Hand Washing a Low Priority in Rural Cambodia, Study Says; ADRA Improves Hygiene Practices
Silver Spring, Maryland--Only one in four rural Cambodians practice appropriate hand washing regardless of access to clean water and hygiene knowledge, according to a recent study presented by ADRA at the World Federation of Public Health Associations/American Public Health Association (WFPHA/APHA) Annual International Health Breakfast held in San Diego, California.
Dr. Leonard Uisetiawan, provincial projects advisor for the ADRA office in Phnom Penh, Cambodia, who presented the study, discussed the perception and hand washing practices among rural Cambodians. According to Dr. Uisetiawan, the project concluded that less than 26 percent of rural Cambodians use good hand washing techniques regardless of access to clean water and hygiene knowledge. In addition, less than 6 percent of child caretakers properly washed their hands after changing a child’s soiled diaper or after defecation.
This research, funded by Colgate-Palmolive through the American Public Health Association, also highlighted that the practice of hand washing in Cambodian homes is not dependent on the availability of soap, water, buckets, accessibility to hand washing areas, household size, amount of children, mother’s vocation, or educational level.
"There is a belief that hand washing with soap is a waste of money, water, and time," said Satha Sin, public relations officer for ADRA Cambodia.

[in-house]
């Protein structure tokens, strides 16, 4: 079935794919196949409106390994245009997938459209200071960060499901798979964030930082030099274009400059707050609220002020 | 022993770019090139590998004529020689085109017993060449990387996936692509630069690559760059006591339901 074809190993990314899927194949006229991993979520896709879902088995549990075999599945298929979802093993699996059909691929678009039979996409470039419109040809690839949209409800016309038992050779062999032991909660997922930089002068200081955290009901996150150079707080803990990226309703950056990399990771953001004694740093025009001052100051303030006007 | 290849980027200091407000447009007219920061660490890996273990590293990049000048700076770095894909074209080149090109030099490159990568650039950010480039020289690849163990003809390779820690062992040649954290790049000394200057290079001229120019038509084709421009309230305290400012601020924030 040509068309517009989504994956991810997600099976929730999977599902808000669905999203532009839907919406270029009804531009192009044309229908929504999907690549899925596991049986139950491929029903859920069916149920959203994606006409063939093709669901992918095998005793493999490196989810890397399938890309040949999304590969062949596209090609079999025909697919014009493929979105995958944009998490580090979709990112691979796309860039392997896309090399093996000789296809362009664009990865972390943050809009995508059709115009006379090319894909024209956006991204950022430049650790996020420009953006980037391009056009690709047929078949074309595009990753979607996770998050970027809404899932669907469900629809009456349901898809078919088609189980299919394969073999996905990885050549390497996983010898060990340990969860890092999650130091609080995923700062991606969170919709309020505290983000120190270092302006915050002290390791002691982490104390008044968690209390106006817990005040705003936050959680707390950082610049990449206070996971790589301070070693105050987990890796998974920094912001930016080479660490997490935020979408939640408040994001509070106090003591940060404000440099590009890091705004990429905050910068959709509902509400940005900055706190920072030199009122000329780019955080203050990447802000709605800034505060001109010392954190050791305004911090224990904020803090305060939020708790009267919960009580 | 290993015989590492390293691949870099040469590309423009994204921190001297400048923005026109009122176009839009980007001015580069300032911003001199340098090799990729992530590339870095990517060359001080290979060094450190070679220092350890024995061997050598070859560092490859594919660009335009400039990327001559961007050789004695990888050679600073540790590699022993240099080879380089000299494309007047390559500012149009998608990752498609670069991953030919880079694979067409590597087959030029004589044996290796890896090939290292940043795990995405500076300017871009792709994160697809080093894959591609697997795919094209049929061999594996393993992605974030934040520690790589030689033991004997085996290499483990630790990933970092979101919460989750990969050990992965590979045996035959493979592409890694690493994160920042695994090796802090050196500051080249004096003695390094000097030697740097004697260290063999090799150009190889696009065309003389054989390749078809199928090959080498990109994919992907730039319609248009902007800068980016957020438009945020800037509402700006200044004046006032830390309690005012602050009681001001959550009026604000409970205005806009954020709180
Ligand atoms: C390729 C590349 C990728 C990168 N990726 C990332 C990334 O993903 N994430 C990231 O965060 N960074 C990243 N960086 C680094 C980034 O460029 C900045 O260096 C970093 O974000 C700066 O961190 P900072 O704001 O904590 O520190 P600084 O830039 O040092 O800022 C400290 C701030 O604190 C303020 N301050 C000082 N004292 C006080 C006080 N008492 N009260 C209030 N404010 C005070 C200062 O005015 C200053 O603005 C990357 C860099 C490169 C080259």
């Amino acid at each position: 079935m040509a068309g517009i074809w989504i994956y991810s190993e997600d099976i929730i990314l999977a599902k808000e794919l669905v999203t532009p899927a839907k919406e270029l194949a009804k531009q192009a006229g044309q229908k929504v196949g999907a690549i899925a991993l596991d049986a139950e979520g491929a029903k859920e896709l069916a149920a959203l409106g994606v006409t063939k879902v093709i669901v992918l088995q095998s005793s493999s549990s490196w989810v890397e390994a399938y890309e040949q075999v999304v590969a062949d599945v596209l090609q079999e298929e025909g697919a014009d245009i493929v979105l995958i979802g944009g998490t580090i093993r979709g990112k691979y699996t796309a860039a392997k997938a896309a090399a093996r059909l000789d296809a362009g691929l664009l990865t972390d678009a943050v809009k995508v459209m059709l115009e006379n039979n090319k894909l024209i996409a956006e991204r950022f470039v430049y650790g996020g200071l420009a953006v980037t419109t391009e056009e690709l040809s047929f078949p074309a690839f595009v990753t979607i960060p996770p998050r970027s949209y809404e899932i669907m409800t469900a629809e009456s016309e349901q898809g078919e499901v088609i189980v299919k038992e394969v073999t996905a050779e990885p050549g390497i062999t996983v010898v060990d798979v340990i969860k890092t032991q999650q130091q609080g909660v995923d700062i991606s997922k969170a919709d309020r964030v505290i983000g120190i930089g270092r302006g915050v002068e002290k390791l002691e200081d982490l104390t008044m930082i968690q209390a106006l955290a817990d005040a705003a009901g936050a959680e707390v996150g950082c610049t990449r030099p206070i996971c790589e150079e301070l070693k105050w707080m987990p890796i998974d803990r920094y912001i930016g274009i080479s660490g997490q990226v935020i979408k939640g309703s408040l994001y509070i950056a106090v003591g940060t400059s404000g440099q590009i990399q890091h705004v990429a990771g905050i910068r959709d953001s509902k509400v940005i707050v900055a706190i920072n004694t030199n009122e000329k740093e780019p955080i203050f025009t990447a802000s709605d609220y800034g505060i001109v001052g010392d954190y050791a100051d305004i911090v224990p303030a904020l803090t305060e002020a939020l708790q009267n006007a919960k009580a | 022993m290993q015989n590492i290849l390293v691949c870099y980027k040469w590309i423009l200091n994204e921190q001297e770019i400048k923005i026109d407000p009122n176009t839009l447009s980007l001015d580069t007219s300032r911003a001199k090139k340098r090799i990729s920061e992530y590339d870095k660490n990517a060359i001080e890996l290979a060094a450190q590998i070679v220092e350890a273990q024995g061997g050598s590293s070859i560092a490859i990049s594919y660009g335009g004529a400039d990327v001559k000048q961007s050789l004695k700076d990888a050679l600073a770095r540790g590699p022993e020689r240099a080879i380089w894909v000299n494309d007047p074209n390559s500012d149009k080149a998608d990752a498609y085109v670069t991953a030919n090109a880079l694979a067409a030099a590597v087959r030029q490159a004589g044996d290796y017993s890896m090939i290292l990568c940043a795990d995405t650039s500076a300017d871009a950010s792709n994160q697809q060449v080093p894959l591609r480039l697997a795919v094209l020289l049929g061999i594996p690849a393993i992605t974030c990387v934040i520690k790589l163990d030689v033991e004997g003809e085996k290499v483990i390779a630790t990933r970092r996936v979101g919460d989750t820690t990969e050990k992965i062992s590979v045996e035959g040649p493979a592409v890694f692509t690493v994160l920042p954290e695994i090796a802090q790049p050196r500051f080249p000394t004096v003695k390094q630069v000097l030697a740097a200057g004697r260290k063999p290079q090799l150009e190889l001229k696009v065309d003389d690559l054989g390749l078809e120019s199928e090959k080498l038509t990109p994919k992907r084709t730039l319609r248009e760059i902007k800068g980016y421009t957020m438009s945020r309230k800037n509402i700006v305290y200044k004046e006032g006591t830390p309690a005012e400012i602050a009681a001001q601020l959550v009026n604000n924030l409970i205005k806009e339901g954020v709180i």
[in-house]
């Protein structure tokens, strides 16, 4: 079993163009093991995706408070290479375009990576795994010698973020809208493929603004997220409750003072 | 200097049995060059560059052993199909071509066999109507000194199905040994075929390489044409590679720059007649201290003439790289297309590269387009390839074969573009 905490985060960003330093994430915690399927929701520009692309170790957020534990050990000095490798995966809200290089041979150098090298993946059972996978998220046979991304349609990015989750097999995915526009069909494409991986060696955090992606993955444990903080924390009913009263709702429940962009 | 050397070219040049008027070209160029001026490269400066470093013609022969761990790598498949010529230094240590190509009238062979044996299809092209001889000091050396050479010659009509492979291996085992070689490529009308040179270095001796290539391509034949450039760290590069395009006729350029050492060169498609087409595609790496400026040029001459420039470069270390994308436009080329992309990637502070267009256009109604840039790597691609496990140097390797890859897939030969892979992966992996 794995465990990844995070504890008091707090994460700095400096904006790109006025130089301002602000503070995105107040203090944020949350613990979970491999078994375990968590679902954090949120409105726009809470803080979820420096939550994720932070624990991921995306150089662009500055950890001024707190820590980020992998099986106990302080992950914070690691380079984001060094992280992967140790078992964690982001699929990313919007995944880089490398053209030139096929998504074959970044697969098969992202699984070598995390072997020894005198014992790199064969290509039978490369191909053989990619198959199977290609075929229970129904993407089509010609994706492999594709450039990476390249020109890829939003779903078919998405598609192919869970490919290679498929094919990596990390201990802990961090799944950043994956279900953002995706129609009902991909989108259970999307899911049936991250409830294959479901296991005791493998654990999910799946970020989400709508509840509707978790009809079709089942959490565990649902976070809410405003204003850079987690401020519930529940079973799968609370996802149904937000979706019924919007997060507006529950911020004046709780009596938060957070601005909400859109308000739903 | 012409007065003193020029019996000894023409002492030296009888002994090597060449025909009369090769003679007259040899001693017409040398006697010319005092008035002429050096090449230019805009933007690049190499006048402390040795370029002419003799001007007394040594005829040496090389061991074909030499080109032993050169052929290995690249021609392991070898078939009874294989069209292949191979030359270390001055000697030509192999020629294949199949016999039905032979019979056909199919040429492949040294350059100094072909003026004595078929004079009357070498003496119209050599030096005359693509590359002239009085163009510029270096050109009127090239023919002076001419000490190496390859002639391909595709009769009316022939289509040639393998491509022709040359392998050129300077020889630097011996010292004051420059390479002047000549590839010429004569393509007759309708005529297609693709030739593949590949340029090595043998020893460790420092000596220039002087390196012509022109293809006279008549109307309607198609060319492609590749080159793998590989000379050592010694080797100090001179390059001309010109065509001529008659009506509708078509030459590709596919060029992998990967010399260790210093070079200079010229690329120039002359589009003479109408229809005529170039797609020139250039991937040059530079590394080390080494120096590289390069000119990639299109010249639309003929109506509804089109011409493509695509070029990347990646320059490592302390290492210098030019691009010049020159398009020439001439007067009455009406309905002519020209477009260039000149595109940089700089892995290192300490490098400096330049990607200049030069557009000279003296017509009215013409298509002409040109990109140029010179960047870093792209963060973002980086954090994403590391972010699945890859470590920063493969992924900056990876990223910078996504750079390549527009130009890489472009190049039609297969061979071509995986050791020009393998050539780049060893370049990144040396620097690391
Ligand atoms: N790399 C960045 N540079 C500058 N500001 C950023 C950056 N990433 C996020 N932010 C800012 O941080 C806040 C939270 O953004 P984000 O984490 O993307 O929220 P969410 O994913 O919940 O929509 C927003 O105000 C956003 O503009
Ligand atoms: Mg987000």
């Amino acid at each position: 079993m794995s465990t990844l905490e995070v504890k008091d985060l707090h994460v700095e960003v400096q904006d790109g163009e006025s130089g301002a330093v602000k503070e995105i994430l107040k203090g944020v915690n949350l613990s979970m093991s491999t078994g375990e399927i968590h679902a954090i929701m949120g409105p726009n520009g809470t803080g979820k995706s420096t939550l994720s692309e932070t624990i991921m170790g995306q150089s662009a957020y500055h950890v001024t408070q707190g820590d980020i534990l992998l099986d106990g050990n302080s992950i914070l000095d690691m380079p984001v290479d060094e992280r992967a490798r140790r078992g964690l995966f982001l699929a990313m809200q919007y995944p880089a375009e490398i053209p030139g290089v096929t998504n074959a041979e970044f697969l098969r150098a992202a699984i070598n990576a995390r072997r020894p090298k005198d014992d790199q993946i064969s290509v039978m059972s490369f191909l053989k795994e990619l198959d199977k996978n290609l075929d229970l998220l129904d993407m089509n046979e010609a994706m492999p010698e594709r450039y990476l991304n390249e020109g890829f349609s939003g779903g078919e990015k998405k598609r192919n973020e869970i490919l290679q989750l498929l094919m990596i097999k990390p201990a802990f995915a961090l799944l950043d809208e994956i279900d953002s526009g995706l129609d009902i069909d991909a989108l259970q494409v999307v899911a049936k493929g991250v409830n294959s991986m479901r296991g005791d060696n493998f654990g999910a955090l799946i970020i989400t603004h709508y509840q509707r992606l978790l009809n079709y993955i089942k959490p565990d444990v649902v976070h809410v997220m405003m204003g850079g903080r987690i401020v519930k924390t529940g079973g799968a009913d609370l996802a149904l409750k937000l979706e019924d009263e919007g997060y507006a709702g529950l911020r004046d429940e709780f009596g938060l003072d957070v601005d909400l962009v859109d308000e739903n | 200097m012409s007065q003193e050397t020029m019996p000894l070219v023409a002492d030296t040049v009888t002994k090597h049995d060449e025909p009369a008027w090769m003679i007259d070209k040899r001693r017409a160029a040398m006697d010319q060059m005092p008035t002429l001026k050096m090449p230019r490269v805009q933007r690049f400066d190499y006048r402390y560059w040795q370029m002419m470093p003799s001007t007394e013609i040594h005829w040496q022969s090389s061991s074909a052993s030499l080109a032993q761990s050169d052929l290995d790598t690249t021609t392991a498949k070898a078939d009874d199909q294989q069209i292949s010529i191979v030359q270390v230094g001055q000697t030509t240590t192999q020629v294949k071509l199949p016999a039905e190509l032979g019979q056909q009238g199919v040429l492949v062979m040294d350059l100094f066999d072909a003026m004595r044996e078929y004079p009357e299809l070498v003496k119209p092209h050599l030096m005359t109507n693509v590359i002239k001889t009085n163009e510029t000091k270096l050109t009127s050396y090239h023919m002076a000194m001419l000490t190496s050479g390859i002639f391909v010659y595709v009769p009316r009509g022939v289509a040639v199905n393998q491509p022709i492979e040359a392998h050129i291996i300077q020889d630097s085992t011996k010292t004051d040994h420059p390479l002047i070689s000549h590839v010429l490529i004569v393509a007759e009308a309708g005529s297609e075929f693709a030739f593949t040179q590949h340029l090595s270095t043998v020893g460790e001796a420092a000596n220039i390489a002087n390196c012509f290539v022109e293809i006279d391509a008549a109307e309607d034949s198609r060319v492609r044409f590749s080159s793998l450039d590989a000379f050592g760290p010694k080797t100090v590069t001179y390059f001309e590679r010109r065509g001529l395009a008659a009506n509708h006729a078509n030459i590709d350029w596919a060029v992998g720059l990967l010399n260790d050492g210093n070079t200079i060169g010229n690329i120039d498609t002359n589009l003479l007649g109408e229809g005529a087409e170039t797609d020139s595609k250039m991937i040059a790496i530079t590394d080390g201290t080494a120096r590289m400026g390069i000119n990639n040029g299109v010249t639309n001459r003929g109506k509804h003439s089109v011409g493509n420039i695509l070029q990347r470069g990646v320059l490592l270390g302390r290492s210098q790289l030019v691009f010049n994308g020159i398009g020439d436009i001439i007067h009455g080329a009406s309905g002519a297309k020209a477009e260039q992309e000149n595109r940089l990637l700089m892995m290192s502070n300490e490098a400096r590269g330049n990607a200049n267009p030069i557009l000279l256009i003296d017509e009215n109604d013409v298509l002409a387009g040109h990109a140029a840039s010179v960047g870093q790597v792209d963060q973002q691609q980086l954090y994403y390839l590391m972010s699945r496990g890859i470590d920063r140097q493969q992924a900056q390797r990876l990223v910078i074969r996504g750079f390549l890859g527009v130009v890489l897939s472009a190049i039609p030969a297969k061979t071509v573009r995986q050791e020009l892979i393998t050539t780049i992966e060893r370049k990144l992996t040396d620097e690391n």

Through the findings of this project, ADRA will provide information to parents that will help them improve the health of their children, by promoting good habits as role models. ADRA hopes that parents’ approach to teaching personal hygiene, specifically hand washing, will be modified.
"By utilizing traditional values, perspectives, and community beliefs, we expect to be able to increase the number of villages that practice proper hand washing," said Dr. Uisetiawan.
The Hand Washing Research Project has been conducted over the past year as part of "Phum Mittapheap Koma", a three-year initiative aimed at improving rural health and reducing morbidity and mortality among more than 22,500 women and 17,400 children in the Kampong Thom province.
According to the Cambodia Demographic Health Survey, nearly nine percent of Cambodian children die before the age of five as a result of diarrhea, which is associated closely with the ingestion of contaminated food or water. The study identified this as one of the leading causes of death among young children.
ADRA has been active in Cambodia since 1988 in the three main sectors of Health, Water and Sanitation, and Food Security.
ADRA is a non-governmental organization present in 125 countries providing sustainable community development and disaster relief without regard to political or religious association, age, gender, race, or ethnicity.
Additional information about ADRA can be found at adra.org.
Author: Satha Sin, ADRA Cambodia / Nadia McGill and Hearly Mayr, ADRA International.
Media Contact: John Torres